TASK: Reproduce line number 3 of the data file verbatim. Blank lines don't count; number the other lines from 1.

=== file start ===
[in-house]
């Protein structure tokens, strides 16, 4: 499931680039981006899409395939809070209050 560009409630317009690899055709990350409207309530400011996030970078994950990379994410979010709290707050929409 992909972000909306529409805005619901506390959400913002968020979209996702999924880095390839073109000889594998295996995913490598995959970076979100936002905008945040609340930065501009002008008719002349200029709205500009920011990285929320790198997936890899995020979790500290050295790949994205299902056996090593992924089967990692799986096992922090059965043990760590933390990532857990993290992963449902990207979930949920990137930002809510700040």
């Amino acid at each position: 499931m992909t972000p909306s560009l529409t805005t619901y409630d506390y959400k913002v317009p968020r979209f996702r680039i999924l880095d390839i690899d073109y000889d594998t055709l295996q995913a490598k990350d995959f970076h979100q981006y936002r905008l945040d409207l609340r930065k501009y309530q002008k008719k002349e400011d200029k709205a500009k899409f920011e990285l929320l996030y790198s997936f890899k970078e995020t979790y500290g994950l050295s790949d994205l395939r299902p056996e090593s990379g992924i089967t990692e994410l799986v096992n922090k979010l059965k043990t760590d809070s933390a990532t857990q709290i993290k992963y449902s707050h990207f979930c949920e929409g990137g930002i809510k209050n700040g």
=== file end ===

């Amino acid at each position: 499931m992909t972000p909306s560009l529409t805005t619901y409630d506390y959400k913002v317009p968020r979209f996702r680039i999924l880095d390839i690899d073109y000889d594998t055709l295996q995913a490598k990350d995959f970076h979100q981006y936002r905008l945040d409207l609340r930065k501009y309530q002008k008719k002349e400011d200029k709205a500009k899409f920011e990285l929320l996030y790198s997936f890899k970078e995020t979790y500290g994950l050295s790949d994205l395939r299902p056996e090593s990379g992924i089967t990692e994410l799986v096992n922090k979010l059965k043990t760590d809070s933390a990532t857990q709290i993290k992963y449902s707050h990207f979930c949920e929409g990137g930002i809510k209050n700040g």